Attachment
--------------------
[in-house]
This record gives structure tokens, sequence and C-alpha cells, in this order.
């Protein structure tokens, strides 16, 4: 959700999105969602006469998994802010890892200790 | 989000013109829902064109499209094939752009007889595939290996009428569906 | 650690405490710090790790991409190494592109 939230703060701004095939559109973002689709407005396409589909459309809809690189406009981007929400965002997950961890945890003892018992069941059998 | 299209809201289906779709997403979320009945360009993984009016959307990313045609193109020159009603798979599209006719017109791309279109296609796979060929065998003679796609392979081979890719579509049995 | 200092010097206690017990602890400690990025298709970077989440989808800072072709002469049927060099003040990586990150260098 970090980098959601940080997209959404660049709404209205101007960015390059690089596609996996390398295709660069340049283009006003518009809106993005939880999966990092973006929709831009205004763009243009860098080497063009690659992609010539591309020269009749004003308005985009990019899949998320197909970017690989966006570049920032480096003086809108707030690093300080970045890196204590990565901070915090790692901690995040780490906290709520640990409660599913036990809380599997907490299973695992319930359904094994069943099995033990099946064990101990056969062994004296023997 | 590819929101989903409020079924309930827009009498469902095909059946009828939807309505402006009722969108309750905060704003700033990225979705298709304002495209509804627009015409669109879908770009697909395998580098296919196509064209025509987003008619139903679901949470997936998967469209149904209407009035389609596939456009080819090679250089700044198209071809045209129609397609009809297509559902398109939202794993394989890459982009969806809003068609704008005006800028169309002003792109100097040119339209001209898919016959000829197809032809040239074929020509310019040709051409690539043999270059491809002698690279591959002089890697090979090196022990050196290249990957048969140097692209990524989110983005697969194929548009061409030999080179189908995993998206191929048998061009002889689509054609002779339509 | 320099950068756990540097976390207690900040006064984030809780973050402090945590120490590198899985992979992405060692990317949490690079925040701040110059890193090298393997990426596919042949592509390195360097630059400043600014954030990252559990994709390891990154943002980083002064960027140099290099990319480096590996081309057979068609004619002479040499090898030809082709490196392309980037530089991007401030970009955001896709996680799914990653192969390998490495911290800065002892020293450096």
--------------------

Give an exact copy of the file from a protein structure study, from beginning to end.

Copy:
[in-house]
This record gives structure tokens, sequence and C-alpha cells, in this order.
């Protein structure tokens, strides 16, 4: 959700999105969602006469998994802010890892200790 | 989000013109829902064109499209094939752009007889595939290996009428569906 | 650690405490710090790790991409190494592109 939230703060701004095939559109973002689709407005396409589909459309809809690189406009981007929400965002997950961890945890003892018992069941059998 | 299209809201289906779709997403979320009945360009993984009016959307990313045609193109020159009603798979599209006719017109791309279109296609796979060929065998003679796609392979081979890719579509049995 | 200092010097206690017990602890400690990025298709970077989440989808800072072709002469049927060099003040990586990150260098 970090980098959601940080997209959404660049709404209205101007960015390059690089596609996996390398295709660069340049283009006003518009809106993005939880999966990092973006929709831009205004763009243009860098080497063009690659992609010539591309020269009749004003308005985009990019899949998320197909970017690989966006570049920032480096003086809108707030690093300080970045890196204590990565901070915090790692901690995040780490906290709520640990409660599913036990809380599997907490299973695992319930359904094994069943099995033990099946064990101990056969062994004296023997 | 590819929101989903409020079924309930827009009498469902095909059946009828939807309505402006009722969108309750905060704003700033990225979705298709304002495209509804627009015409669109879908770009697909395998580098296919196509064209025509987003008619139903679901949470997936998967469209149904209407009035389609596939456009080819090679250089700044198209071809045209129609397609009809297509559902398109939202794993394989890459982009969806809003068609704008005006800028169309002003792109100097040119339209001209898919016959000829197809032809040239074929020509310019040709051409690539043999270059491809002698690279591959002089890697090979090196022990050196290249990957048969140097692209990524989110983005697969194929548009061409030999080179189908995993998206191929048998061009002889689509054609002779339509 | 320099950068756990540097976390207690900040006064984030809780973050402090945590120490590198899985992979992405060692990317949490690079925040701040110059890193090298393997990426596919042949592509390195360097630059400043600014954030990252559990994709390891990154943002980083002064960027140099290099990319480096590996081309057979068609004619002479040499090898030809082709490196392309980037530089991007401030970009955001896709996680799914990653192969390998490495911290800065002892020293450096």